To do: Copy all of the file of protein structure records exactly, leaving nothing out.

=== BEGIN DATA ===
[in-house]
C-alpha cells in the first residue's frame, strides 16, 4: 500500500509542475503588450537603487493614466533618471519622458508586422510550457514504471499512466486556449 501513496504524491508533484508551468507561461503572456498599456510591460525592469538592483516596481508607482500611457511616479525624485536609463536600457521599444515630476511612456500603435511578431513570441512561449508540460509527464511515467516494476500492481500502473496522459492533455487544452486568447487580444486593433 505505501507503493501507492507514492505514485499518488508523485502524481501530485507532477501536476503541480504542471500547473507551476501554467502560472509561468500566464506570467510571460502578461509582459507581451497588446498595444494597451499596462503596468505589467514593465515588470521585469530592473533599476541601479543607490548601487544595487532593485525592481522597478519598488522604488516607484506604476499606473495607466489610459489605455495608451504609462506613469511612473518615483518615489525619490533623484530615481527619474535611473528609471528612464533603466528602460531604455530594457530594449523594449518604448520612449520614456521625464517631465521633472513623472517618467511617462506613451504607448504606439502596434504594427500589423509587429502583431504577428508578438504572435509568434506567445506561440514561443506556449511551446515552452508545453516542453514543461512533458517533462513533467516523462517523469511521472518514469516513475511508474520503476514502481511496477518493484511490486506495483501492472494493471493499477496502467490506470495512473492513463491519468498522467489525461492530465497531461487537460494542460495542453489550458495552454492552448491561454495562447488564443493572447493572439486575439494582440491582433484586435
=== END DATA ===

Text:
[in-house]
C-alpha cells in the first residue's frame, strides 16, 4: 500500500509542475503588450537603487493614466533618471519622458508586422510550457514504471499512466486556449 501513496504524491508533484508551468507561461503572456498599456510591460525592469538592483516596481508607482500611457511616479525624485536609463536600457521599444515630476511612456500603435511578431513570441512561449508540460509527464511515467516494476500492481500502473496522459492533455487544452486568447487580444486593433 505505501507503493501507492507514492505514485499518488508523485502524481501530485507532477501536476503541480504542471500547473507551476501554467502560472509561468500566464506570467510571460502578461509582459507581451497588446498595444494597451499596462503596468505589467514593465515588470521585469530592473533599476541601479543607490548601487544595487532593485525592481522597478519598488522604488516607484506604476499606473495607466489610459489605455495608451504609462506613469511612473518615483518615489525619490533623484530615481527619474535611473528609471528612464533603466528602460531604455530594457530594449523594449518604448520612449520614456521625464517631465521633472513623472517618467511617462506613451504607448504606439502596434504594427500589423509587429502583431504577428508578438504572435509568434506567445506561440514561443506556449511551446515552452508545453516542453514543461512533458517533462513533467516523462517523469511521472518514469516513475511508474520503476514502481511496477518493484511490486506495483501492472494493471493499477496502467490506470495512473492513463491519468498522467489525461492530465497531461487537460494542460495542453489550458495552454492552448491561454495562447488564443493572447493572439486575439494582440491582433484586435